Saturday, January 20, 2018

Amendments to land law to hurt economy: private sector


By Louis Kolumbia @Collouis1999

Dar es Salaam. The private sector has written a letter to the government calling for immediate withdrawal of amendments of the Land Act No 4 of 1999 due to lack of thorough participation of all stakeholders. Sources told The Citizen this week that the private sector feels that there are some clauses inserted in the amendments, which if left to pass in the new law could be detrimental to the economy.

“In fact the Tanzania Private Sector Foundation has written a letter to the minister for Lands, Housing and Human Settlements Development, Mr William Lukuvi, to request him to withdraw the Written Laws (Miscellaneous Amendments) Bill No 5 of 2017, and revert to wide-ranging consultations,” sources said.

Efforts to reach Minister Lukuvi to address the issue proved futile but The Citizen understands that representatives of the Tanzania Bankers Association were scheduled to meet the parliamentary committee responsible for Lands in Dodoma yesterday to submit their recommendations.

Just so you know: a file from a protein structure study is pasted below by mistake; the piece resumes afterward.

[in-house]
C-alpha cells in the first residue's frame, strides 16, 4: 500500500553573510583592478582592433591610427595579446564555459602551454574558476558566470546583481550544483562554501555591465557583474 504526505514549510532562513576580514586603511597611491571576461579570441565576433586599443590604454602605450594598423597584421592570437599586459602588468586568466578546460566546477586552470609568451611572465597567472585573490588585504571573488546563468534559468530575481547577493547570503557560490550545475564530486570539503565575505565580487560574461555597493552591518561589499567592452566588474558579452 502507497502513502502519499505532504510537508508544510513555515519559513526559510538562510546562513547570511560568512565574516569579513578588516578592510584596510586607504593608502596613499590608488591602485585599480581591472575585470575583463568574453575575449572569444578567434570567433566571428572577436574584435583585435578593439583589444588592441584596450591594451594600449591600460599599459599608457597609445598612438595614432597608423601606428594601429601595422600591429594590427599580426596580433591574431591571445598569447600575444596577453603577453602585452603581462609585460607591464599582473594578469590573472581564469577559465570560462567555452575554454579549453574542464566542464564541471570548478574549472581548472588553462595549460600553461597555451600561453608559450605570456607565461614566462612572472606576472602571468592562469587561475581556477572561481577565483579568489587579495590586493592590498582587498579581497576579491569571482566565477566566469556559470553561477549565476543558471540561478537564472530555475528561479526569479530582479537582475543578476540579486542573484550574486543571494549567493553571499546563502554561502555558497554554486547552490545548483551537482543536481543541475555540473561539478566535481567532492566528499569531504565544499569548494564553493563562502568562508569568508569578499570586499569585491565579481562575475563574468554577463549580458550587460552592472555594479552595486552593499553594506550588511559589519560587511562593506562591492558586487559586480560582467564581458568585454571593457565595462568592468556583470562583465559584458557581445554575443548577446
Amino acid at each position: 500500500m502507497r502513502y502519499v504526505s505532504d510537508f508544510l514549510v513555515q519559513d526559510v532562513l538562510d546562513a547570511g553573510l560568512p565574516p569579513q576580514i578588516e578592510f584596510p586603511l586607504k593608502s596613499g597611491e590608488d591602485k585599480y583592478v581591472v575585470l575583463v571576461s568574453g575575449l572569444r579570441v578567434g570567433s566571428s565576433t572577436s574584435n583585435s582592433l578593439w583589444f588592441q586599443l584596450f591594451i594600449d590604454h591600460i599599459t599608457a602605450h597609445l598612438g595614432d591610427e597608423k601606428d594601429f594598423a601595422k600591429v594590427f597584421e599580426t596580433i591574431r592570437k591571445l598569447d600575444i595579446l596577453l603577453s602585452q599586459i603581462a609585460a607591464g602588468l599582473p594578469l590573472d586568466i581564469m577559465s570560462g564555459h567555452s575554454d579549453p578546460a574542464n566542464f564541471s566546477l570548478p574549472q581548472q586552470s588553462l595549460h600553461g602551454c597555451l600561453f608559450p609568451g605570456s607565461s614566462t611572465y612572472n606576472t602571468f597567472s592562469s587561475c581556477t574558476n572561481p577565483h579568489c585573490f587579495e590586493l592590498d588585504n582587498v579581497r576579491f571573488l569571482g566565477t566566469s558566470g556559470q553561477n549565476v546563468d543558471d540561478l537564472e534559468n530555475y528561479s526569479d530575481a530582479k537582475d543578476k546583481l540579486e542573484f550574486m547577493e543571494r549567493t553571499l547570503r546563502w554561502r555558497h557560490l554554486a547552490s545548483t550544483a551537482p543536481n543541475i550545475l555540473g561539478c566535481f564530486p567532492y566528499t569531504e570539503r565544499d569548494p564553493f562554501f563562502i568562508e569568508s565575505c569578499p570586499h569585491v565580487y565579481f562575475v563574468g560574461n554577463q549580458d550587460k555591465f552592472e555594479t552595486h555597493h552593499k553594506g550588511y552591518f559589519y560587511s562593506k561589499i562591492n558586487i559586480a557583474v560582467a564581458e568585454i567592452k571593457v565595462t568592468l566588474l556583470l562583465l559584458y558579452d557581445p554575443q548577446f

In particular, the private sector is concerned by the introduction of sections 120A, 120B and 120C to the Land Act No 4 of 1999 that say that bank loans taken by using undeveloped or underdeveloped land as collateral should only be used to develop that specific piece of land. Failure to do so will result in the revocation of the right of occupancy by the President.

The new sections also say the money obtained from loans whose security is land cannot be spent in investments outside the country and that no foreign bank can be given land as collateral in loans advanced to its customers.

“What is worse is that the Bill once enacted will be backdated to affect all those past mortgages that were not done according to this new law. This will not only cause havoc but will trigger an economic crisis like we have never seen before. Sectors like banking, agriculture and industries will suffer irreparably,” the sources observed.

The sources added: “The private sector does not, at all, support the amendments, and the government must reconsider for the good of the Tanzanian economy.”

The private sector is also concerned by the amendments that compel local banks and financial institutions in Tanzania to provide details as to how their customers have utilised the funds they have disbursed to them.

The amendment Bill is going for the second and third reading in Parliament in the next meeting scheduled to start on Monday. It is therefore expected to be passed into law in the same seating.